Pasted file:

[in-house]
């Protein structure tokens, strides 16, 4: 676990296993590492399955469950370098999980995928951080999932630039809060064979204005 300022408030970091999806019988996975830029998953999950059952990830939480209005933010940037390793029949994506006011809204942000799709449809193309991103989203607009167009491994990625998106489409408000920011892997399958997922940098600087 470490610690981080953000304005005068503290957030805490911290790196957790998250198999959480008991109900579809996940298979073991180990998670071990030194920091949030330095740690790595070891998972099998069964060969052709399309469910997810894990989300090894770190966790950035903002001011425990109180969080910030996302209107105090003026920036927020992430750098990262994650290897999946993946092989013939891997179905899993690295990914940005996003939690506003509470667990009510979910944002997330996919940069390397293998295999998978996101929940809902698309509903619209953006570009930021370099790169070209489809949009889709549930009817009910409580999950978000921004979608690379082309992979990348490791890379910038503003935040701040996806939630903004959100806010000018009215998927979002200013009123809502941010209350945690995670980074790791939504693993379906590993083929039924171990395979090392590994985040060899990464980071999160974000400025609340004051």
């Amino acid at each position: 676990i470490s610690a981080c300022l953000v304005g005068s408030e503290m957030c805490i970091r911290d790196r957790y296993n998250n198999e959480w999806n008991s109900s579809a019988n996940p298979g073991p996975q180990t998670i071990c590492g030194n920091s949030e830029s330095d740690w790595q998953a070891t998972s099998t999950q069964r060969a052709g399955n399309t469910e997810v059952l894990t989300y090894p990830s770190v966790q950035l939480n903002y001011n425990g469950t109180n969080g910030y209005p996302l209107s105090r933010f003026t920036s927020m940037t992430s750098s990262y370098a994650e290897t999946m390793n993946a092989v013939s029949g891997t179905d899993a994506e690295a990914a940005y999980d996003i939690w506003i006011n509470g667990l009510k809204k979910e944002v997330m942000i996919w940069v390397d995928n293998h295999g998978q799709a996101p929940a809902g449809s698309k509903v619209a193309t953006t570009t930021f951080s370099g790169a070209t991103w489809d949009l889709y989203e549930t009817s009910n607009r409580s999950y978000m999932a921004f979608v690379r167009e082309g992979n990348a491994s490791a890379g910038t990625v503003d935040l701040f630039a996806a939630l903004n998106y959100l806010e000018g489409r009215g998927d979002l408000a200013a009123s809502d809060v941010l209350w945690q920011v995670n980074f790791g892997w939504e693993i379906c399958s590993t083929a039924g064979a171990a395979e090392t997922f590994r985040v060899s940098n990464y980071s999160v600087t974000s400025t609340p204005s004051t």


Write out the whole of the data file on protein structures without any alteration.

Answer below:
[in-house]
């Protein structure tokens, strides 16, 4: 676990296993590492399955469950370098999980995928951080999932630039809060064979204005 300022408030970091999806019988996975830029998953999950059952990830939480209005933010940037390793029949994506006011809204942000799709449809193309991103989203607009167009491994990625998106489409408000920011892997399958997922940098600087 470490610690981080953000304005005068503290957030805490911290790196957790998250198999959480008991109900579809996940298979073991180990998670071990030194920091949030330095740690790595070891998972099998069964060969052709399309469910997810894990989300090894770190966790950035903002001011425990109180969080910030996302209107105090003026920036927020992430750098990262994650290897999946993946092989013939891997179905899993690295990914940005996003939690506003509470667990009510979910944002997330996919940069390397293998295999998978996101929940809902698309509903619209953006570009930021370099790169070209489809949009889709549930009817009910409580999950978000921004979608690379082309992979990348490791890379910038503003935040701040996806939630903004959100806010000018009215998927979002200013009123809502941010209350945690995670980074790791939504693993379906590993083929039924171990395979090392590994985040060899990464980071999160974000400025609340004051």
């Amino acid at each position: 676990i470490s610690a981080c300022l953000v304005g005068s408030e503290m957030c805490i970091r911290d790196r957790y296993n998250n198999e959480w999806n008991s109900s579809a019988n996940p298979g073991p996975q180990t998670i071990c590492g030194n920091s949030e830029s330095d740690w790595q998953a070891t998972s099998t999950q069964r060969a052709g399955n399309t469910e997810v059952l894990t989300y090894p990830s770190v966790q950035l939480n903002y001011n425990g469950t109180n969080g910030y209005p996302l209107s105090r933010f003026t920036s927020m940037t992430s750098s990262y370098a994650e290897t999946m390793n993946a092989v013939s029949g891997t179905d899993a994506e690295a990914a940005y999980d996003i939690w506003i006011n509470g667990l009510k809204k979910e944002v997330m942000i996919w940069v390397d995928n293998h295999g998978q799709a996101p929940a809902g449809s698309k509903v619209a193309t953006t570009t930021f951080s370099g790169a070209t991103w489809d949009l889709y989203e549930t009817s009910n607009r409580s999950y978000m999932a921004f979608v690379r167009e082309g992979n990348a491994s490791a890379g910038t990625v503003d935040l701040f630039a996806a939630l903004n998106y959100l806010e000018g489409r009215g998927d979002l408000a200013a009123s809502d809060v941010l209350w945690q920011v995670n980074f790791g892997w939504e693993i379906c399958s590993t083929a039924g064979a171990a395979e090392t997922f590994r985040v060899s940098n990464y980071s999160v600087t974000s400025t609340p204005s004051t």